Liquor laws see substantial changes

Price break for private agencies, liquor at grocers

Changes to the province’s liquor policies and wholesale pricing will see widespread changes from alcoholic beverages sold in grocery stores to government agencies selling cold beer and wine.

While a minimum purchase price will continue to be in place, government touts the change as a move to create a more competitive marketplace by allowing private stores a lower wholesale price.

Cariboo-Chilcotin MLA Donna Barnett says under the current pricing rules, rural agencies and other private liquor outlets get a lesser discount, while the new system means everyone will have the same wholesale costs.

“The really good part about the whole thing is that it will be a level playing field.”

A government press release states more than 50 industry meetings and many written submissions in the recent Liquor Policy Review called for more equitability, including wholesale pricing.

“It will help their bottom line, and probably help those who want to hire another employee but their margins are so low they couldn’t hire anybody,” explains Barnett.

“And, if they want to enhance their store, they’ll hopefully have a little more money in their pocket to do things.”

Liquor sales will be allowed in grocery stores as of April 1 with consumer access controlled by a “store within a store.”

Barnett says her initial concern during the policy review was ensuring large grocery stores adding liquor and government agencies installing refrigeration do not put smaller beer-and-wine stores out of business.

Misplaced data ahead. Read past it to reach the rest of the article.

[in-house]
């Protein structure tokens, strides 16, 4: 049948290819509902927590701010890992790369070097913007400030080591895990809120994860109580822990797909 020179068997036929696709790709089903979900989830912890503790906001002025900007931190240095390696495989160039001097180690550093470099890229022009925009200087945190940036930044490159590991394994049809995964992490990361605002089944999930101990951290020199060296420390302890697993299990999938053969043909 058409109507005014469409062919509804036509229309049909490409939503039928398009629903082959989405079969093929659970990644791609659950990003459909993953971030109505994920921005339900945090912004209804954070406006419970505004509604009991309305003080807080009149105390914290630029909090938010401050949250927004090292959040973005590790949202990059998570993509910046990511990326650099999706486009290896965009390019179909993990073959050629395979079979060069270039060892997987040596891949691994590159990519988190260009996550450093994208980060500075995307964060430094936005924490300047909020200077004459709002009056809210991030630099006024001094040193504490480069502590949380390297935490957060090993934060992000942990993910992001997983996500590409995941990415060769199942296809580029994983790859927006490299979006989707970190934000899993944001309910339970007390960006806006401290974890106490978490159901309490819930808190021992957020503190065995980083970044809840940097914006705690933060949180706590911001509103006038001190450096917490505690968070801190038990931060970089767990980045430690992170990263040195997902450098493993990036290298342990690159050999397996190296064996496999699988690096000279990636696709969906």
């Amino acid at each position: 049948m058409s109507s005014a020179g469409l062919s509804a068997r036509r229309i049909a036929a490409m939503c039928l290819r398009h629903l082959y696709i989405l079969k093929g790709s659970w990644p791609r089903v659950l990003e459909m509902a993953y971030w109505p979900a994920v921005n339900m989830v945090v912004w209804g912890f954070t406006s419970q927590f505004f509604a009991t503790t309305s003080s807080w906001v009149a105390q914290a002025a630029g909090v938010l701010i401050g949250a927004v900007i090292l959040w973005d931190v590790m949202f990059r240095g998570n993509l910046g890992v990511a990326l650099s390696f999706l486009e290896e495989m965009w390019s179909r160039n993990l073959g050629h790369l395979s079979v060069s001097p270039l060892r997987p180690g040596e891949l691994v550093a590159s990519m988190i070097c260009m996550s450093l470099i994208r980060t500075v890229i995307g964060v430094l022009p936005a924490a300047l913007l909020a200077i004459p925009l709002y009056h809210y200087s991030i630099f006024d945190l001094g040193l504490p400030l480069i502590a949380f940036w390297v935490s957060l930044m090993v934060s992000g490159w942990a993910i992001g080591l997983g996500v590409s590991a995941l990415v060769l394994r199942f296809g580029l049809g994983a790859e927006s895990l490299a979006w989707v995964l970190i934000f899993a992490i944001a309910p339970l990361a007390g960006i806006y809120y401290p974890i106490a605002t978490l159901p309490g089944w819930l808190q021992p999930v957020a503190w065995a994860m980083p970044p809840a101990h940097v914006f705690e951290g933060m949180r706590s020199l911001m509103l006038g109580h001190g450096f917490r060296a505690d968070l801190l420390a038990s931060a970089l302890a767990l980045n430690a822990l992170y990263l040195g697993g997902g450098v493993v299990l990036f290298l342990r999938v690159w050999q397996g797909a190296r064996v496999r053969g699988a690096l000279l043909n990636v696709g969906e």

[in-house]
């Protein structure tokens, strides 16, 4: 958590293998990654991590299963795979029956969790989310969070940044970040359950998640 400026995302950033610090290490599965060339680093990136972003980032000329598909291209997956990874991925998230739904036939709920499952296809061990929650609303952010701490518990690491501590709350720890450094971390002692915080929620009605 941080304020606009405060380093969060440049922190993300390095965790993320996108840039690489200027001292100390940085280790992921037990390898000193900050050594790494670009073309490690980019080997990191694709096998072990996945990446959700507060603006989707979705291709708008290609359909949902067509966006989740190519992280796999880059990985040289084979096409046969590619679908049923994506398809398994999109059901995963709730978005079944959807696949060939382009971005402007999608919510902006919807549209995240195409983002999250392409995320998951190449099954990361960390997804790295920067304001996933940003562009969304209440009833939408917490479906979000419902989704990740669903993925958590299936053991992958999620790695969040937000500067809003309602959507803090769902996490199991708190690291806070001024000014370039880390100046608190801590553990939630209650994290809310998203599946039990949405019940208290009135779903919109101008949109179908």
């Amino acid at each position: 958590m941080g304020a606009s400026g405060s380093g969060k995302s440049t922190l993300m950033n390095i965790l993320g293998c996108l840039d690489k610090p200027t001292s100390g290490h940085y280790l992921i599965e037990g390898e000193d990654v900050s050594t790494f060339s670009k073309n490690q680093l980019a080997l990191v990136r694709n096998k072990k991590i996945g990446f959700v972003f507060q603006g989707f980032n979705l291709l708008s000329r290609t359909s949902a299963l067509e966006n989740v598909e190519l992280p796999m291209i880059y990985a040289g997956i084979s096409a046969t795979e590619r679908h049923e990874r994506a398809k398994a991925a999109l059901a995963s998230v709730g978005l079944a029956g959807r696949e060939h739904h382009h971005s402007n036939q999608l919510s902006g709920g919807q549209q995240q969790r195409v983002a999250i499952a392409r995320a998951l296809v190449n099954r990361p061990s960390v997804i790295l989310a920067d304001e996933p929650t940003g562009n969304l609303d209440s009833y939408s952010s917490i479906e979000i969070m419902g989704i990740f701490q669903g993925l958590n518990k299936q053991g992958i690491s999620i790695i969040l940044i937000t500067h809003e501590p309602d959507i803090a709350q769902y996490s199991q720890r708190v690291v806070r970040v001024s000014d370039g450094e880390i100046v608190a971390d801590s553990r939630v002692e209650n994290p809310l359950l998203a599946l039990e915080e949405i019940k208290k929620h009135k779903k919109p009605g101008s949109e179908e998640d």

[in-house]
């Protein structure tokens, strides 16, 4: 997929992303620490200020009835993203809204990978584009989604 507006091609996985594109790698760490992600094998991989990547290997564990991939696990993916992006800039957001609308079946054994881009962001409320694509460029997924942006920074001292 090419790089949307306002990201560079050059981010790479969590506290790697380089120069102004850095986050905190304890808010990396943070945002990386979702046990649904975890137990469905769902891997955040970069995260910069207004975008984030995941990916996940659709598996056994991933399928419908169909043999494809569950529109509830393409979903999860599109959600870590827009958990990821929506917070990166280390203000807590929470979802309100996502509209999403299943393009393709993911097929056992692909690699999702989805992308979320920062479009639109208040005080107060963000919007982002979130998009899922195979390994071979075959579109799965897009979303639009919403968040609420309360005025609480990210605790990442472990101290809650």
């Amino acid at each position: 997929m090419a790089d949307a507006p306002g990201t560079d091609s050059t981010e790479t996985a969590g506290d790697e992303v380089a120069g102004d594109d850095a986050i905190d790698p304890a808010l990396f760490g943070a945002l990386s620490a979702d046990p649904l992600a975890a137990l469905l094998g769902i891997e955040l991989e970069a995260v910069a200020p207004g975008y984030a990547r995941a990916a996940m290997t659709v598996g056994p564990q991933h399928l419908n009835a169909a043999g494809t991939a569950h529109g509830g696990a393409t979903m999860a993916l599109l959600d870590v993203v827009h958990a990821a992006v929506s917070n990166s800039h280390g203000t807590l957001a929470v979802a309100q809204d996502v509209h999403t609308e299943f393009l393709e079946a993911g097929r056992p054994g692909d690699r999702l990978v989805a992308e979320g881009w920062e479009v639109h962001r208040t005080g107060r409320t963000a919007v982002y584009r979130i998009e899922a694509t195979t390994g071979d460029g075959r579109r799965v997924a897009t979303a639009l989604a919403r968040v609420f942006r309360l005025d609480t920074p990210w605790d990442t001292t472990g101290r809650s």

However, a one-kilometre proximity between all liquor agencies will be in effect, which will mean not every grocery store can get a liquor outlet, she says, adding there is also a “big” capital investment involved.

“In our small, rural communities, I don’t believe it will make a difference.”

The MLA notes there won’t be any more private liquor agencies in a community than were already licensed.

Attorney General Suzanne Anton says government expects these changes will “benefit consumers,” enable more competition between retailers and “should not force any change” in shelf prices.

Providing lower wholesale liquor pricing to general stores should benefit rural residents, Barnett says, adding that is why those agency licenses were allowed in the first place.

“Why should rural residents be charged more than urbanites?”

Other changes include allowing breweries improved pricing on greater volumes of low- and medium-priced beer.

More information is online at www.newsroom.gov.bc.ca/2014/03/bc-outlines-balanced-plan-for-grocery-store-liquor-sales.html.